Class Notes (839,146)
Canada (511,218)
Geography (662)
GGR345H5 (15)
Lecture 6

Week 6 Peek Reading notes

3 Pages
78 Views

Department
Geography
Course Code
GGR345H5
Professor
Gabrielle Sauter

This preview shows page 1. Sign up to view the full 3 pages of the document.
Description
Peek Reading -follows the struggles of the South Durban community Environmental Alliance (SDCEA), a multi-ethnic and multi-racial alliance of ten community based organizations (CBOs) and two NGOs in South Durban (in South Africa), against Mondi Paper (Pty) Ltd, which operates a paper mill in the area The South African Waste Site Struggle - a glance at the history of waste management practices in South Africa reveals an abysmal record of ineptitude, poor monitoring, and environmental injustice. -people protesting and filing legal action about the waste sites. Resulted in media attention and national attention -resulted in monitoring programs. People in those areas demanded more than just monitoring and wanted a direct say in the management of these sites -this demand was well articulated in South Durban: agreed that community members, CBOs, NGOs, govt, and waste tech would jointly decide, negotiate, monitor and evaluate waste management sites together (first time in history that all these different groups and organizations of people could have input on waste facilities) -some successes but also a couple of setback offset that. One struggle was in the Aloes community. Dispute between waste tech and the community. Minister Asmal said that the contract to continue dumping waste should be postponed until they agree with communities but it was too late because the permit renewal was given. Protests continued which eventually resulted in a promise from the mayor that the aloes landfill site would not be re-extended -these battles over the siting and management of waste in South Africa have helped to heighten the profile of environmental justice struggles and to move environmental debates in the country in general away from the physical, technocratic, and conservation-oriented focus of the past to a more human right centered approach. -environmental activity in South Durban must be viewed in this broader context, where communities and organized movements have been provided with more space to challenge the environmental abuses of the past, but where the legacies of environmental racism and industrial; indifference still persist. South Durban- An unfortunate history -South Durban was, until the 1940s, a thriving market gardening area. However, in 1938 the Durban City Council resolved that the district would be developed into an industrial estate with black resedential areas providing a work force. -many industries thus in South Durban -in addition to suffering from the poor environmental practices in South Durban, the majority of the population also live in areas of urban decay caused by the housing policies of the apratheie regime -with the end of formal apartheid and the election of the African National Congress (ANC) some important steps have been taken toward resolving these inequalities -meeting between Mandela, the community, and stakeholders of Engen -the meeting served to highlight the pollution debate as a holistic environmental and socioeconomic problem in South Durban, rather than an isolated industrial problem - Minister Asmal did the same thing with Waste-tech. with a multistake holder meeting -All these campaigns have met with significant success -These victories were attained through the united stance of a broad spectrum of communities, vigorous public campaigning, strong political lobbying, and assitance from NGOs such as the Legal resource Centre, and links to organizations abroad -realizing that to succeed in the environemental justice struggles in their region, a strong unfied community voice had to be developed, various local communities in South Durban established the South Durban Community Envrionmental Alliance. -A vigilant, well organized, and relatively well-reourced voice, the SDCEA plays an important role, not only because it represents people who are living amid “one of the largest concentrations of inherently dangerous petroleum and chemical industries… and hazardous waste” but also because of industrial vision that the national go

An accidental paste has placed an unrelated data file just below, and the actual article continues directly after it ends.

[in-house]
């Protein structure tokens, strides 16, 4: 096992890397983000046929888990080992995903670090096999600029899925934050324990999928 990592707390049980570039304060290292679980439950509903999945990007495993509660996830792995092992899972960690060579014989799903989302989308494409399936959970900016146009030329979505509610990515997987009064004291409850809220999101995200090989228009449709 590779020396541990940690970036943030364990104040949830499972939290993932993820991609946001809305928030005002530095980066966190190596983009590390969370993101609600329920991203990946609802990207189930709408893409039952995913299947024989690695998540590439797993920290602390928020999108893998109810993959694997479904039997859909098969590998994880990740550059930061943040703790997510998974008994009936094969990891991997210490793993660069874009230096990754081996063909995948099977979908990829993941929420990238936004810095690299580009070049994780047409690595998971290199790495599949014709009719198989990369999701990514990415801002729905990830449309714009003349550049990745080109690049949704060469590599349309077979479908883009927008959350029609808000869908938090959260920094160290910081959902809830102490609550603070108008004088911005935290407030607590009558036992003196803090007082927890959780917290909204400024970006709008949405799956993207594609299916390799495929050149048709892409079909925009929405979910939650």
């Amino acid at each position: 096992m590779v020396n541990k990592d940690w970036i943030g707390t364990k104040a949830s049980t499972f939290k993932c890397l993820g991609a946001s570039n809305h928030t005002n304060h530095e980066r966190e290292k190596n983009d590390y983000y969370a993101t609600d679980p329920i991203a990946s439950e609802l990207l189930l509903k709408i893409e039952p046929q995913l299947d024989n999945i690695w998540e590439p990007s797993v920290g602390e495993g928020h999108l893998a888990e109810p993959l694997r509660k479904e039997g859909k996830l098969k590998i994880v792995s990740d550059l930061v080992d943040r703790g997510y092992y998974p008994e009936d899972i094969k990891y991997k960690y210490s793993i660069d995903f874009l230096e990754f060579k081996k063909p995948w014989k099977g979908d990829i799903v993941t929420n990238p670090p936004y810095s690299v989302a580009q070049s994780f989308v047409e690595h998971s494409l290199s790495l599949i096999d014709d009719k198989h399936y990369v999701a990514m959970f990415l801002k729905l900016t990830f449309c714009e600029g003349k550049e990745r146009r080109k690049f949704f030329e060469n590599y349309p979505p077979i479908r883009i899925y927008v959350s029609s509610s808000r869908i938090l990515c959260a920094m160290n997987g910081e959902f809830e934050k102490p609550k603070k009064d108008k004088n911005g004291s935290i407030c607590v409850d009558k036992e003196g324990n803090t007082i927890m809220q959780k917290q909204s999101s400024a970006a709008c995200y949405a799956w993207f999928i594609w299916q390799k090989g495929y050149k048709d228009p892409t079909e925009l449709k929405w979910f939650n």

More Less
Unlock Document

Only page 1 are available for preview. Some parts have been intentionally blurred.

Unlock Document
You're Reading a Preview

Unlock to view full version

Unlock Document

Log In


OR

Join OneClass

Access over 10 million pages of study
documents for 1.3 million courses.

Sign up

Join to view


OR

By registering, I agree to the Terms and Privacy Policies
Already have an account?
Just a few more details

So we can recommend you notes for your school.

Reset Password

Please enter below the email address you registered with and we will send you a link to reset your password.

Add your courses

Get notes from the top students in your class.


Submit